Finding inspiration from among the Smart 50

Once again, it’s time to honor the Smart 50. These are people who love what they do. It shows in their excitement and vision.

I know the profiles in the magazine only scratch the surface of what these amazing leaders and organizations are doing, so please take some time to visit their websites and meet them in person at the Nov. 9 event. You won’t be disappointed. You’ll be motivated, just like I am every year.

Another inspiration is Rice Energy. Founded a decade ago by a young, inexperienced management team, it is being sold to EQT Corp. for $6.7 billion. CEO Daniel Rice IV, the keynote speaker for the Smart 50 event, shared a story with me that demonstrates some of the skepticism he and his brothers met along the way.

Daniel, his brothers Toby and Derek, and their CFO — all four in their late 20s and early 30s — were riding up an elevator in New York City to their first meeting with a potential investor on their IPO roadshow. A woman gets in, who is probably in her 60s.

“She looks at us and in her New York accent, she says, ‘Are you boys here for job interviews?’” Daniel says.

Luckily, the Rices had faith and were confident in what they were doing, in spite of the doubt. That ability to press on in the face of challenges and setbacks is prevalent among many of the Smart 50 who overcome disadvantages to find success.

Even though I may never start a company, close a merger or be in charge of hundreds of employees, hearing about the great things going on the community always recharges me. We all need that sometimes. Bad news might travel faster, but good news is still worth listening to.

If you’re still in the weeds of a challenge at your company, I hope you can take heart from their example. If you’re looking to be inspired today, start with the Smart 50.

Follow the Columbus Way to the benefit of all

The energy, spirit and engagement in Columbus seems to be on the rise. That’s certainly true when talking about the Columbus Way, the collaboration between the private and public sectors.

Smart Columbus is a great example of this. Not only did our recent Smart 50 event highlight what’s going on with Smart Columbus, John Ammendola, president and CEO of Grange Insurance, who is this month’s cover, is a big fan.

Ammendola says Grange got involved because of his involvement with The Columbus Partnership, and now Grange has someone representing the company on the Smart Columbus team.

“What we’re trying to do now is say, ‘How can we help Smart City continue to move the ball along?’ We’ve offered up our resources. We’ve offered up people. We’ve offered up intelligence and insights,” he says.

Grange isn’t the only one from the private sector offering to help. In an area with a strong insurance industry, the changing face of transportation not only will impact drivers, but also these major employers.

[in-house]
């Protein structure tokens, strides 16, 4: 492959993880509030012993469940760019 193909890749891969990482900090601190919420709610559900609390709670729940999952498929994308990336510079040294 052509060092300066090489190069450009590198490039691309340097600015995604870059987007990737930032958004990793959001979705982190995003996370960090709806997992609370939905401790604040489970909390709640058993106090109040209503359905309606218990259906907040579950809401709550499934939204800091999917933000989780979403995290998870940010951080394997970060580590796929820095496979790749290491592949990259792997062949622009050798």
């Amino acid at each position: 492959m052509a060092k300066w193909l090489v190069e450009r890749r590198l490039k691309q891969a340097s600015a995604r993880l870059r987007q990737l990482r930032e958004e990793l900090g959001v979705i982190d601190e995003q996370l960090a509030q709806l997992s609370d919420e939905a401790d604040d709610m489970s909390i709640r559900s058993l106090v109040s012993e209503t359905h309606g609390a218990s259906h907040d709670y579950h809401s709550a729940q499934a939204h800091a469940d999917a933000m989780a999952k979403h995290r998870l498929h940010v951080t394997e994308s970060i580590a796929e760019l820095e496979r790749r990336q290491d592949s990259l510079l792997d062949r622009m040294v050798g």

If cars are talking to buildings and city infrastructure, then Grange, a key and large insurer in Ohio, wants to be on the front end of how and what risk begins to look like, Ammendola says. Like many, the company needs to ensure that both its policies and offerings are relevant.

The opportunity to be a big part of Smart Columbus is not only seeing how Grange can help, it’s also being ready for how Smart Columbus can help Grange.

I think these connections in our society cannot be overestimated. There’s so much overlap. What’s going on in the public sector will impact the private sector. What’s going on in the corporate sector affects the nonprofit sector. What’s happening in this industry all the way over here will eventually change industries that seem to be unrelated.

It reminds me of karma. If you help others with good deeds and intent, then it will eventually come back around. That’s why the Columbus Way is always a smart move.

Get your information from the source

Morgan O’Brien, president and CEO of Peoples Natural Gas Co. LLC, this month’s cover story, tells his employees that executives don’t make bad decisions because they’re not smart. They make bad decisions because they don’t have good information or they’re not close enough to the issue.

That sounds simple enough to change. Executives need to gather better information and/or learn more about the issue. But how?

O’Brien likes to get information directly from the lower level employees who are dealing with customers. He makes an effort to do this by trying to visit all of Peoples’ locations twice a year.

It takes time, certainly, but as he reminded me during our interview, when you believe in something, you will make it a priority. If executives believe they need to listen and learn from their employees, they’ll spend time on that in both good times and bad. They’ll consistently focus on it.

Sometimes consistency is undervalued. When your employees know what to expect from you and from the organization, and managers know what to expect from the employees, stress and anxiety decreases.

I recently spoke to my great aunt, who is more than 90 years old, at a family reunion. When I reminded her what I did for a living, she told me she doesn’t understand why people in business today are so stressed out and anxious. I didn’t have a good answer for her at the time, but not enough consistent listening is certainly part of the problem.

One organization that has spent the past several years listening is The Women and Girls Foundation. I hadn’t previously heard about its Femisphere project, which is onto its second phase. It’s an interesting concept you can read about in the feature story.

Finally, The Frick Pittsburgh, the Uniquely Pittsburgh feature, has another exciting special exhibit opening this month. I missed the last one, so I plan to get to this one. The Frick is doing lots of great things to improve its visitor experience. I’d guess a few of those ideas came from some consistent listening on their part, too.

Oh, the things that technology can do

When I talk to business leaders, usually I can determine quickly whether that person has an entrepreneurial mindset. Not everyone does, and not every company needs that type of person at the helm.

However, Yaromir Steiner, founder and CEO of Steiner + Associates, who created Easton, is clearly an entrepreneur. Our discussion on innovation got philosophical at times, but he also shared some interesting ideas about how technology could play a role in Easton’s future.